With the distinctive odour of stodgy crusty nourishing the air, the Southgate Inn Devizes jam-packed once again, this time in anticipation of a plentiful tequila-guzzling gang, breakneck banjos, and feathery lunacy, under the banner of those Boot Hill All Stars.
If there’s a band in the area I’ve been meaning to check out more I’d favour you remind me of them.
Okay, so I’ve put these nutters on a pedestal prior to catching them play, but the perilous move paid off; they were everything I imagined they’d be, with added professional folly. A canal-type’s darlings, talk in the rain-drenched beer garden consisted of various motors, otherwise was the sort of crisp banter you’ll only receive from these waterway travellers.
In which case, The Boot Hills couldn’t have been more apt for the Southgate, its proprietors rightly proud of their canal culture; these guys know how to have fun by the boatload, and fun it was. One chick down unaffected the mob, but not before a duo self-titled “Dry White Bones,” astounded the tavern with a unique blend of fiery folk with guitar, bowler hat, doc Martins and claves.
Fast, furious but friendly, The Boot Hills squeezed into the tight space and dancers wasted no time to celebrate their inimitable sound of misfit folk-fused rockabilly, gypsy-ska and general nuttiness. Sporting banjo and quiff, Flounder, composed the group, for want of a more appropriate word, and Cerys titillated with either tambourine or fluffy stick in a sturdy corset and top hat.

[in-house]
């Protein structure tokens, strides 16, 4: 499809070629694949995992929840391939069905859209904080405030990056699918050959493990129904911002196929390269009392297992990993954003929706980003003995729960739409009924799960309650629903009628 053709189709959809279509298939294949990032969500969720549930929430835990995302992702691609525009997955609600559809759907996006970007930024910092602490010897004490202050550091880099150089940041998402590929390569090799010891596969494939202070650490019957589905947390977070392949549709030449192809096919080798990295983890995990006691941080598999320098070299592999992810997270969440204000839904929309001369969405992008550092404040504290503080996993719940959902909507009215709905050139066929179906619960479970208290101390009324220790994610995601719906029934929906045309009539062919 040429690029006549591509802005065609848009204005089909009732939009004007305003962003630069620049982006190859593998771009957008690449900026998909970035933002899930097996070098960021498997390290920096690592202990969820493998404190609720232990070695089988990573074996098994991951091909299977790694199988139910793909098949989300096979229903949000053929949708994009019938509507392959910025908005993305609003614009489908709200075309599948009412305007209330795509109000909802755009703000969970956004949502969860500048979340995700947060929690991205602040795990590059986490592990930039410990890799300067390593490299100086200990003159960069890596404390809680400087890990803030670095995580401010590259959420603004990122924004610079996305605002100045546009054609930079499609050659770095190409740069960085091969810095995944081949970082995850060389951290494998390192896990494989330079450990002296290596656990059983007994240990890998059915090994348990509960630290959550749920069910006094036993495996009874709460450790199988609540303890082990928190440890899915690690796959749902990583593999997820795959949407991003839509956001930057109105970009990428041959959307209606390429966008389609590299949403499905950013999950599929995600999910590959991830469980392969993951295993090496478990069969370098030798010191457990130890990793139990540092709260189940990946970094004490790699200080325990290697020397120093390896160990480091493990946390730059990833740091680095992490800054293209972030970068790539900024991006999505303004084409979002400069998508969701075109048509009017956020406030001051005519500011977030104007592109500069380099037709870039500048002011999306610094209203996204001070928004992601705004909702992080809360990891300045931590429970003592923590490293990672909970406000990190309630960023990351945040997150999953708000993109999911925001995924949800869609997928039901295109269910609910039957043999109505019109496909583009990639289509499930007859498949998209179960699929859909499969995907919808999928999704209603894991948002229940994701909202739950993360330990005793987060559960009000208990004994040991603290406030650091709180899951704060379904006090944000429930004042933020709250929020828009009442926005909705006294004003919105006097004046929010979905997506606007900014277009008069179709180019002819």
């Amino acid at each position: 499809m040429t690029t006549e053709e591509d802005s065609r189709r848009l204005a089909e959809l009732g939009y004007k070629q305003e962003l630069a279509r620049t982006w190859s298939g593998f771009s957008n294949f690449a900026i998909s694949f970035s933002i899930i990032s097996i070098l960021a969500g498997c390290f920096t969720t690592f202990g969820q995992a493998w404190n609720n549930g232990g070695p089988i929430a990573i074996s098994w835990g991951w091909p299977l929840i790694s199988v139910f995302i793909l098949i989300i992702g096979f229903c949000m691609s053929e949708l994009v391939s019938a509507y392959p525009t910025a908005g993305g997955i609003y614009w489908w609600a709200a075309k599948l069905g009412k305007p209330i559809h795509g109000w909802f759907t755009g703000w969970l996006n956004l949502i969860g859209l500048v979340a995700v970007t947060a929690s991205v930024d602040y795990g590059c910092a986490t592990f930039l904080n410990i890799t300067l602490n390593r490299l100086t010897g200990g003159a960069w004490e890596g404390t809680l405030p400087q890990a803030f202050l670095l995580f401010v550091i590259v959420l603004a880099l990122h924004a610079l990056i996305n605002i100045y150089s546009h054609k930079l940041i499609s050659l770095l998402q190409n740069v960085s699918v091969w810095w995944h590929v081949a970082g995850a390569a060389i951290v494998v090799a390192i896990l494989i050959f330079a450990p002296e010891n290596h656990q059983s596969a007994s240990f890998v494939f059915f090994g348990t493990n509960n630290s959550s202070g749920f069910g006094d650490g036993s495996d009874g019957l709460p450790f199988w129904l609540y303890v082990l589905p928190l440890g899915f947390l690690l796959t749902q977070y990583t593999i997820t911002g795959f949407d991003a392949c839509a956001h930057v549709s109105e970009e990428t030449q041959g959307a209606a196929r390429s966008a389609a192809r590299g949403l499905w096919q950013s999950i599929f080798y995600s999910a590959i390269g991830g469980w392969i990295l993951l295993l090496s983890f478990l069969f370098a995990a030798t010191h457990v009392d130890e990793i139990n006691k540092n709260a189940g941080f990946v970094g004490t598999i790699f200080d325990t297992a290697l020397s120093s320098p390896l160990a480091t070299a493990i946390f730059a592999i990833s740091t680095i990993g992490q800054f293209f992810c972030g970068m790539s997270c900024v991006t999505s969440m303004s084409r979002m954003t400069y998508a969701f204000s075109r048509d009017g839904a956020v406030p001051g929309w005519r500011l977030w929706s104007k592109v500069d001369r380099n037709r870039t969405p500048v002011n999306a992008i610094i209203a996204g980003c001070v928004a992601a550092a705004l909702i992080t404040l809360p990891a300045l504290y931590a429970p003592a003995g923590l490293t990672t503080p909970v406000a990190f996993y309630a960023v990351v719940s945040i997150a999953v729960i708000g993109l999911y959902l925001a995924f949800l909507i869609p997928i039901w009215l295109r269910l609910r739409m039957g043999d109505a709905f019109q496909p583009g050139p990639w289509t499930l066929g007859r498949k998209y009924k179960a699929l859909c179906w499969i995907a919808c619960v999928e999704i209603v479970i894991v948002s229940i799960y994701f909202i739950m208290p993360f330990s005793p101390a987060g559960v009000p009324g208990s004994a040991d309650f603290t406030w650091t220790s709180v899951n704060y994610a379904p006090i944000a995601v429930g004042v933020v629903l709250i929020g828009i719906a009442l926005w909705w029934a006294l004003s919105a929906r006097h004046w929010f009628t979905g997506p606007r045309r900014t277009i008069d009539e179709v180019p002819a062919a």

If their own compositions didn’t feverously fire the crowd enough with tales of female masturbation, a cover of Toot’s Monkey Man certainly did, but most poignant was the scorching dissolute interpretation of Dolly’s Jolene. Phew, I’m flabbergasted, it was a filthy fuelled show of dubious ethics and warped values, and with a support résumé as varied as The Damned, The Beat to The Wurzels, it’s easy to see these misfits actually do fit, and what is more, bring the party with them.
Favourites on the festival circuit of Glastonbury, Camp Bestival, Endorse, and Boomtown, for the best part of ten years, but who’d count? They hold the Once Upon a Time in the West, a festival which adopts their insane ethos, and if last night was anything to go by, expect this to go off.
It’s the sixth year of this festival, with a reputation of one of the friendliest and most accessible festivals on the circuit, it offers variety as diverse as punk, dub and ska, with the likes of Urban Lions, and The Tribe, to Corky’s devious blend of agricultural hip hop, he dubs Scrumpy & Western, oh and to ensure it’s a true west country welly-fest, the Wurzels also booked. Personal favs, Train to Skaville and Phil Cooper appear too, amidst a boundless line-up. Tickets on sale now for £85 here.
Akin to the opening of US sitcom Cheers, The Southgate continues to be that place sometimes you need to go; where everybody knows your name and always glad you came. Celebrating a year now at the helm, Deborah and Dave have successfully given birth to a live music landmark right here in our otherwise trivial town.
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